Big Think Interview With Marianne Legato
Dr. Marianne Legato is a Professor of Clinical Medicine at Columbia University, where she also directs and founded the Partnership for Gender-Specific Medicine.
Dr. Legato is the founder and editor of "The Journal of Gender-Specific Medicine and of Gender-Medicine" and a leading advocate for the inclusion of women in clinical trials. She is annually cited in New York Magazine's top doctors issues. She is also the author of Eve's Rib:The New Science of Gender-Specific Medicine and How It Can Save Your Life, The Female Heart, and Why Men Never Remember and Women Never Forget, and, most recently, "Why Men Die First: How to Lengthen Your Lifespan." She edited the medical textbook, "Principles of Gender Specific Medicine," the first compilation for professional audiences of the sex-specific aspects of normal human function and disease.
She lives in New York City.
Marianne Legato: My name is Dr. Marianne J. Legato. I’m a professor of clinical medicine at Columbia University.
Question: Are men more prone to diseases?
Marianne Legato: In spite of their obvious increased physical strength compared to women, men are more vulnerable biologically than women are. The vulnerability begins in the womb. Far fewer male embryos make it to delivery compared with females. Even at birth, boys are developmentally behind their sisters and are prey to developmental disabilities and respiratory problems among others in the weeks immediately after birth. This vulnerability continues during the course of their life. One of the most important health problems of men is the early onset of coronary artery disease which begins to be symptomatic in many men in the mid thirties. And those men who have coronary disease are usually dead before the age of sixty-five. I think this is one of the most compelling health problems that men face and something on which we should really be concentrating.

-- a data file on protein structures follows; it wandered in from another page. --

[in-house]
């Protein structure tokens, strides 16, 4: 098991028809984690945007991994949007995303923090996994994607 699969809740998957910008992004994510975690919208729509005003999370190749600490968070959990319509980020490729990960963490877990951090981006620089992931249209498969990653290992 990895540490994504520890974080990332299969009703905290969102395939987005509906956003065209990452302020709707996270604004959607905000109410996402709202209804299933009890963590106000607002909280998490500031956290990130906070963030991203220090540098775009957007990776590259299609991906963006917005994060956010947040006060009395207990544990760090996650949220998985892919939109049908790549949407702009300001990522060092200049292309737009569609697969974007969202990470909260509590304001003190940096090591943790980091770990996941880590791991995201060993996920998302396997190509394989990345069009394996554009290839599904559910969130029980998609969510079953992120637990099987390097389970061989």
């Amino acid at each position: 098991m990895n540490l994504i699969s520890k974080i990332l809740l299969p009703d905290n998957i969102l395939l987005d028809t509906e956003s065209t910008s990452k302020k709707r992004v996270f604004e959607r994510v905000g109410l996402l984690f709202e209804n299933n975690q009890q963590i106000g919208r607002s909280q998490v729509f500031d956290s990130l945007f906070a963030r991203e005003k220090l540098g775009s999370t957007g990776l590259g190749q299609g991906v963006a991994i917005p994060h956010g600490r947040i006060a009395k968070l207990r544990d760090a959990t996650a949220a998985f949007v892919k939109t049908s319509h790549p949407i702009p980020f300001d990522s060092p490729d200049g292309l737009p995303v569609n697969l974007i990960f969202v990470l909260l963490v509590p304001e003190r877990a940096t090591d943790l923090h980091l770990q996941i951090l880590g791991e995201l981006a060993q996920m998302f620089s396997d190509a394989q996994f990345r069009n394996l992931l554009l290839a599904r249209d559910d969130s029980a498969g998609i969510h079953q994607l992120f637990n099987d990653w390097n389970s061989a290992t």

Question: Are men also more prone to developmental disabilities?
Marianne Legato: Developmental disabilities are four to six times more frequent in males than in females. We don’t really know why this is correct but a very interesting theory has developed in which it was pointed out by some neo-natal experts. That the brains of boys are larger than those of their sisters and at the same time their metabolic rate is lower so that the demands of the bigger brain are really not met as efficiently by the low metabolic rate which doesn’t deliver enough oxygen and blood to the brain as is the case with their sisters who have smaller and probably more efficient systems of providing the brain with blood and oxygen.
Question: Is there an age where men are particularly vulnerable?
Marianne Legato: One of the most vulnerable periods for men, or males, is during adolescence. There is a lag time in the development in the systems in the brain that have to do with risk assessment and judgment. At the same time, the surge of testosterone makes them prone to idealistic, impulsive and risk-taking behavior so that suicide and violent death is far more common in the male adolescent than it is in the female adolescent. We really capitalize on this, sadly, by sending eighteen year olds to war. A very smart man had said to me, who was in the military, that if you ask an 18 year old to take a well-defended objective, he’ll say “when?” If you ask a thirty-year-old to take the same objective, he’ll say “how?” And if you ask a forty-year-old man, he’ll say “why?”
Question: What steps should we be taking to help men lead healthier lives?